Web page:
Gehenna is a Greek word used in the New Testament. In the King James, it is translated as “hell” 9 times, and “hell fire” 3 times. Jesus uses gehenna 11 out of the 12 times, and James uses it once. First look at Matthew 5:
Matthew 5:22 – But I say unto you, That whosoever is angry with his brother without a cause shall be in danger of the judgment: and whosoever shall say to his brother, Raca, shall be in danger of the council: but whosoever shall say, Thou fool, shall be in danger of hell fire. (gehenna) (KJV, comment added)
Matthew 5:27-30 – Ye have heart that it was said by them of old time, Thou shalt not commit adultery: But I say unto you, That whosoever looketh on a woman to lust after her hath committed adultery with her already in his heart. And if thy right eye offend thee, pluck it out, and cast it from thee: for it is profitable for thee that one of thy members should perish, and not that thy whole body should be cast into hell. (gehenna) And if thy right hand offend thee, cut it off, and cast it from thee: for it is profitable for thee that one of thy members should perish, and not that thy whole body should be cast into hell. (gehenna) (KJV, comments added)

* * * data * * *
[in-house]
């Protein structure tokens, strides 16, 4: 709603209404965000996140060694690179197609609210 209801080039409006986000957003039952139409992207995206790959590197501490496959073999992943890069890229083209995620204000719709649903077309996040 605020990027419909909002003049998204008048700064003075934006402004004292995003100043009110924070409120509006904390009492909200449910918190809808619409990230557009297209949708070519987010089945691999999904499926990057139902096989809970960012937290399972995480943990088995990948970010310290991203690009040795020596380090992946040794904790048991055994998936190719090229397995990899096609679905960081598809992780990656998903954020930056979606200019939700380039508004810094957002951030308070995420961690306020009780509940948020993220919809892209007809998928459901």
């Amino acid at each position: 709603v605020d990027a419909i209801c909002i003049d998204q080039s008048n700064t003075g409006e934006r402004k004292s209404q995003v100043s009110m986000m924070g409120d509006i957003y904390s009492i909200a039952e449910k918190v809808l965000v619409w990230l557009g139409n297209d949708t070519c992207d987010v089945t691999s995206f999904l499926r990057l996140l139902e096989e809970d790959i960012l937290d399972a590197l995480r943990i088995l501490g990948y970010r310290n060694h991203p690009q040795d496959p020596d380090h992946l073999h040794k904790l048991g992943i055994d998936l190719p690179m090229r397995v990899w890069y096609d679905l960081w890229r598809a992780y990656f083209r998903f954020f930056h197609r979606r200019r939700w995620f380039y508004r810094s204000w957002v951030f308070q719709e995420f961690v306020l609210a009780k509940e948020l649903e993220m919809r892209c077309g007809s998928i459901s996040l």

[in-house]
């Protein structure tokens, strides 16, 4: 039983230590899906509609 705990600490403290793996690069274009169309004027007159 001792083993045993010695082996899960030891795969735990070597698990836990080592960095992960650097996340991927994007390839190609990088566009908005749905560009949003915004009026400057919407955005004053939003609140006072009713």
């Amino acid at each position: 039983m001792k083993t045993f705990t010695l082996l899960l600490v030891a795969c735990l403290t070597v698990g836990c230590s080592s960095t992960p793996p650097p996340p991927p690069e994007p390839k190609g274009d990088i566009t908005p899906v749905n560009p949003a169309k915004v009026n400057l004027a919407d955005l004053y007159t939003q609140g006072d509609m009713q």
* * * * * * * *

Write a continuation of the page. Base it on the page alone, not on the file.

This is an important passage that many people argue over. Let us break it down. In verse 22, Jesus says here that whoever calls his brother Raca (fool) will be judged and in danger of gehenna. In verse 29, Jesus says that any man who simply looks at a woman in a lustful way should have their eye plucked out and if that doesn’t work, their whole body should be cast into gehenna. Now if this passage is taken literally, everyone would be guilty of calling someone a fool or lusting after a woman (or man). Thus, everyone would have to pluck out their eyes, cut off their hands, and be thrown into hell fire. This cannot be right, because we know that through salvation, simply obeying and loving God saves us from the lake of fire.